"Are We There Yet?"
A Journey towards Economic Democracy
By Charles Pinwill*
Is it We The People who are behind the steering wheel of modern democracy? Many of us have the feeling that we’re still pretty much in the back seat asking “How long now?”
A survey of 1780 revealed that only 3% of the population of England voted, and in 1831 in Scotland only 0.17% voted (4,500 in 2.6 million). Now of course everybody votes, but who is at the steering wheel?
What explains this remarkable rise in the percentage of people with votes in the last 200 years? Care is needed here. The case for “the people demanded it” is not an open and shut one.
Except in a few countries where voting is compulsory, in most countries and in most elections the majority still doesn’t vote. Did a lack of enthusiasm triumph?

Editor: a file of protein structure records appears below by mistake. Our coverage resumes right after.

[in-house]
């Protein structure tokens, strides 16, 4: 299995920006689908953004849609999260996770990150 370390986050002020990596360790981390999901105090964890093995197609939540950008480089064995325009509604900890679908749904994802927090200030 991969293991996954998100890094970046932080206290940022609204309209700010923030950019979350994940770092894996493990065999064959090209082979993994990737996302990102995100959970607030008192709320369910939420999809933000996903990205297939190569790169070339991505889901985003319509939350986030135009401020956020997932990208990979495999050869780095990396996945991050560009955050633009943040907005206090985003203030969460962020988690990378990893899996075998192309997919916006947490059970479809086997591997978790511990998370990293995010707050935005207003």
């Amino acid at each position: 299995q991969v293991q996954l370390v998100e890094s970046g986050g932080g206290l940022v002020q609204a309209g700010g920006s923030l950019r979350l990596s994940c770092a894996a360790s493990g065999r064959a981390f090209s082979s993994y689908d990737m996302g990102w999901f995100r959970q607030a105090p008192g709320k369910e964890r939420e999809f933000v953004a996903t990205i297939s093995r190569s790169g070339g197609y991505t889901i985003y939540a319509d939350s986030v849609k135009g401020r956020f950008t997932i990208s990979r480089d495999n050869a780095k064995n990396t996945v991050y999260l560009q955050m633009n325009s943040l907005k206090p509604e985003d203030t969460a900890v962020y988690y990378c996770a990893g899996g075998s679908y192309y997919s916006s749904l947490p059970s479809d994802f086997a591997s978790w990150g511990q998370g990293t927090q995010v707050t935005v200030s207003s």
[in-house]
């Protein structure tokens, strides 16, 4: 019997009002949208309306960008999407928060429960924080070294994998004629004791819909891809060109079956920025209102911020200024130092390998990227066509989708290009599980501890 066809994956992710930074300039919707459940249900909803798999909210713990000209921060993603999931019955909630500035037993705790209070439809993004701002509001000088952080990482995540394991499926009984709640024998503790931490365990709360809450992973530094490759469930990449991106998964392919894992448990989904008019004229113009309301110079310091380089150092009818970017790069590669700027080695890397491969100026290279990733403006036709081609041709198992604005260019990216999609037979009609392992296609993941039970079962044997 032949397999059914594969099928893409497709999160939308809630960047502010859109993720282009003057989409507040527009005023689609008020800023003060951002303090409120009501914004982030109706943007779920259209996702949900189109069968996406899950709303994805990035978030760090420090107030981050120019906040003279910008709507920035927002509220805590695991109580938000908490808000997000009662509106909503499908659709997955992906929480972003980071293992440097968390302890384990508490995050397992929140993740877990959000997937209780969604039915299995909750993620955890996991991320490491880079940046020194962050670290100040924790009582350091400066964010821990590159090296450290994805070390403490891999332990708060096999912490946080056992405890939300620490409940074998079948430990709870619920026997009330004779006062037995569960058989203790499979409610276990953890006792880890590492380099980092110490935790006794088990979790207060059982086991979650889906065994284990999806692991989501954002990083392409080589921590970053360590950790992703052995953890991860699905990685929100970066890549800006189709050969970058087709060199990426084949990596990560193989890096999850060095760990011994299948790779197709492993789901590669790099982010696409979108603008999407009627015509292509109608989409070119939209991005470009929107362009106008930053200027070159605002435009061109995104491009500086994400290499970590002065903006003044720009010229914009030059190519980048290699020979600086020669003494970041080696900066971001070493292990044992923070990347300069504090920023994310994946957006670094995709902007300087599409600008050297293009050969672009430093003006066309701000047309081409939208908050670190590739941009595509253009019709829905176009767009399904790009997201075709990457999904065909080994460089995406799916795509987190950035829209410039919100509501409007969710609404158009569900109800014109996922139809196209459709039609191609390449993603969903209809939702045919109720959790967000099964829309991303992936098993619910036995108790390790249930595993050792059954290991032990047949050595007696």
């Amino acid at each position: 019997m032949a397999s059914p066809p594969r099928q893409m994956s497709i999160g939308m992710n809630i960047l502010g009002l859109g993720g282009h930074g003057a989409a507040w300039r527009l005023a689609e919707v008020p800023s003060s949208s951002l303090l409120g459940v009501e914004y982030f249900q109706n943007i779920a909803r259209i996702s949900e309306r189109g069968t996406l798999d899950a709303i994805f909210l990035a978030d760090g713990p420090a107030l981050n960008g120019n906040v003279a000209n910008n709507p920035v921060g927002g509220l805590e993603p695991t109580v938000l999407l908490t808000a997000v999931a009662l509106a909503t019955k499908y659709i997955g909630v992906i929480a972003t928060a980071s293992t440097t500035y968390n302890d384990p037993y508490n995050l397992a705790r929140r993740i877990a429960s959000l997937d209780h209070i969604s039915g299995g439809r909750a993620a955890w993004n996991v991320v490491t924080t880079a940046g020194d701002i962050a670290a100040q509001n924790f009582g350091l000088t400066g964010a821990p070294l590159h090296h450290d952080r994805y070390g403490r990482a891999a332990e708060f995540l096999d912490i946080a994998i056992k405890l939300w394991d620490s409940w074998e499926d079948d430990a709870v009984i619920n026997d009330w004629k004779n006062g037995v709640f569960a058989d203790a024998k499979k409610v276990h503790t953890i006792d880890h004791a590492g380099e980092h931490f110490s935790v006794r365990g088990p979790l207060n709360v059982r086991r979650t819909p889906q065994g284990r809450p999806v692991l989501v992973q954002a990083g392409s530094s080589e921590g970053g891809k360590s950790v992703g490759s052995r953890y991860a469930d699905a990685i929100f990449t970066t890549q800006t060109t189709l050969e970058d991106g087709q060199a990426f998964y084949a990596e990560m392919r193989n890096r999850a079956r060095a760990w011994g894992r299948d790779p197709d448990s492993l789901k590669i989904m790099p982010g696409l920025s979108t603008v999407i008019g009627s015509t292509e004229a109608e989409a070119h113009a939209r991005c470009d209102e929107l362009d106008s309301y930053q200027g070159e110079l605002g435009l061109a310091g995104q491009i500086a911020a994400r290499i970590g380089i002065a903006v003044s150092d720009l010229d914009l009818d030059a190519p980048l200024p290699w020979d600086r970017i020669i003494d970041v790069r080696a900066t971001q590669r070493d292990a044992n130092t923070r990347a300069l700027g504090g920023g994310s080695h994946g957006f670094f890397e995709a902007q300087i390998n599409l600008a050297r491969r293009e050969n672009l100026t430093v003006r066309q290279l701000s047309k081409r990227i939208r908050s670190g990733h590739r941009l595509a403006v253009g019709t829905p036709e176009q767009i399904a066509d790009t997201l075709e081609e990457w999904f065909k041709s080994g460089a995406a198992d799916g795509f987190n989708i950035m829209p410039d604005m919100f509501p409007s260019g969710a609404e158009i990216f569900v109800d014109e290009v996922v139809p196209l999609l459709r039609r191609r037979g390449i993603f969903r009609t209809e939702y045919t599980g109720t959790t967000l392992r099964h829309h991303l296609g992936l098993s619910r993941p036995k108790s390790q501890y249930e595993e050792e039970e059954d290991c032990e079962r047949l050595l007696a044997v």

Prior to two centuries ago, the aristocracy allied to other propertied classes ruled. Though they thought of themselves as the defenders of all society, this was not an unqualified success, to put it mildly, and was of course always done on terms of their own advantage. Nevertheless - as the defenders of folk traditions and religion, ethical norms and customs, and sometimes of prejudice best neglected - they had measured success. And then an elephant walked into the room.
The aristocracy’s power was a vestige of the feudal age. When production was not mobile on roads and waterways, the local landholder owned the decisive sanction over the livelihoods of all; the goods which sustained us. With the rise of the mercantile system and the predominance of exchange, money ascended into the Kingdom of the Castle. The time for the Aristocracy to play the role of the “dirty rascal” had arrived.